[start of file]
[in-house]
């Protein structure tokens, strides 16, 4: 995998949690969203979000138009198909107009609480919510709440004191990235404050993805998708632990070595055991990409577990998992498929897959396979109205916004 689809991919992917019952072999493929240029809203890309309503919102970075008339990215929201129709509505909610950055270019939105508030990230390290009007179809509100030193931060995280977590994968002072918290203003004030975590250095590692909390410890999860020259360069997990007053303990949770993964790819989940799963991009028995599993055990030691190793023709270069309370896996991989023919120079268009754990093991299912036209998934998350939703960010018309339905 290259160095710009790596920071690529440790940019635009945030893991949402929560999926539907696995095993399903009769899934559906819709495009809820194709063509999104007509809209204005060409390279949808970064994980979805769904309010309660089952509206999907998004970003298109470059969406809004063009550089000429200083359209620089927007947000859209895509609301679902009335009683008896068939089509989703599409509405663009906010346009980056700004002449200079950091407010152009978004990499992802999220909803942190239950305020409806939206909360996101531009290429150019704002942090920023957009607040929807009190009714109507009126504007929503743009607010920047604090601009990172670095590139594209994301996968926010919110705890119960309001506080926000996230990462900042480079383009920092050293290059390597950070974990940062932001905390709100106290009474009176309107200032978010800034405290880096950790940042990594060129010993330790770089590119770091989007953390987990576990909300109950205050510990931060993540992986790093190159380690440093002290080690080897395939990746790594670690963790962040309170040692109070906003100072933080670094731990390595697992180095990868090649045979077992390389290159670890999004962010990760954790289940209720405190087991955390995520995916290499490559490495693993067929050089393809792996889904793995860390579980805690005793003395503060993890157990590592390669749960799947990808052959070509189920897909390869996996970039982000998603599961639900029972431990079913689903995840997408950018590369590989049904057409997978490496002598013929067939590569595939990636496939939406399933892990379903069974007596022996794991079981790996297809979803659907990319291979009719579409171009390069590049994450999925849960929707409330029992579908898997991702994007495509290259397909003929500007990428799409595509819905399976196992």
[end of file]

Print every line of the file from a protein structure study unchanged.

[in-house]
């Protein structure tokens, strides 16, 4: 995998949690969203979000138009198909107009609480919510709440004191990235404050993805998708632990070595055991990409577990998992498929897959396979109205916004 689809991919992917019952072999493929240029809203890309309503919102970075008339990215929201129709509505909610950055270019939105508030990230390290009007179809509100030193931060995280977590994968002072918290203003004030975590250095590692909390410890999860020259360069997990007053303990949770993964790819989940799963991009028995599993055990030691190793023709270069309370896996991989023919120079268009754990093991299912036209998934998350939703960010018309339905 290259160095710009790596920071690529440790940019635009945030893991949402929560999926539907696995095993399903009769899934559906819709495009809820194709063509999104007509809209204005060409390279949808970064994980979805769904309010309660089952509206999907998004970003298109470059969406809004063009550089000429200083359209620089927007947000859209895509609301679902009335009683008896068939089509989703599409509405663009906010346009980056700004002449200079950091407010152009978004990499992802999220909803942190239950305020409806939206909360996101531009290429150019704002942090920023957009607040929807009190009714109507009126504007929503743009607010920047604090601009990172670095590139594209994301996968926010919110705890119960309001506080926000996230990462900042480079383009920092050293290059390597950070974990940062932001905390709100106290009474009176309107200032978010800034405290880096950790940042990594060129010993330790770089590119770091989007953390987990576990909300109950205050510990931060993540992986790093190159380690440093002290080690080897395939990746790594670690963790962040309170040692109070906003100072933080670094731990390595697992180095990868090649045979077992390389290159670890999004962010990760954790289940209720405190087991955390995520995916290499490559490495693993067929050089393809792996889904793995860390579980805690005793003395503060993890157990590592390669749960799947990808052959070509189920897909390869996996970039982000998603599961639900029972431990079913689903995840997408950018590369590989049904057409997978490496002598013929067939590569595939990636496939939406399933892990379903069974007596022996794991079981790996297809979803659907990319291979009719579409171009390069590049994450999925849960929707409330029992579908898997991702994007495509290259397909003929500007990428799409595509819905399976196992």